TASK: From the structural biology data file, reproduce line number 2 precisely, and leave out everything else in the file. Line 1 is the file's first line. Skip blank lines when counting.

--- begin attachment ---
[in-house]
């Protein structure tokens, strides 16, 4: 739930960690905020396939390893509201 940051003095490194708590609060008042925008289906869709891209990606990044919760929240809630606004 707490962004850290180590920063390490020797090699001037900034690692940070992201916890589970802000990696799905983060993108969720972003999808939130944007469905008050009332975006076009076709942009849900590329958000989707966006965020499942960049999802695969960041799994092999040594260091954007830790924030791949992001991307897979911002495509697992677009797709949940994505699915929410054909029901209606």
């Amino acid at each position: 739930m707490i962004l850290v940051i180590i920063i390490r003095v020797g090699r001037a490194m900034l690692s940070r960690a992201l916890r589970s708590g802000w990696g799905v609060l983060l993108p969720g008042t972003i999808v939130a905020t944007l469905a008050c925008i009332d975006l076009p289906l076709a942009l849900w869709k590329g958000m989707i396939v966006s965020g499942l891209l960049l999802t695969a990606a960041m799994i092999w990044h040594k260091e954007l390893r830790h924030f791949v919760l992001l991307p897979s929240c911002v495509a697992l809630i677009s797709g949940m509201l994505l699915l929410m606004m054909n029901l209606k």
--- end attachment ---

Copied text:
């Protein structure tokens, strides 16, 4: 739930960690905020396939390893509201 940051003095490194708590609060008042925008289906869709891209990606990044919760929240809630606004 707490962004850290180590920063390490020797090699001037900034690692940070992201916890589970802000990696799905983060993108969720972003999808939130944007469905008050009332975006076009076709942009849900590329958000989707966006965020499942960049999802695969960041799994092999040594260091954007830790924030791949992001991307897979911002495509697992677009797709949940994505699915929410054909029901209606």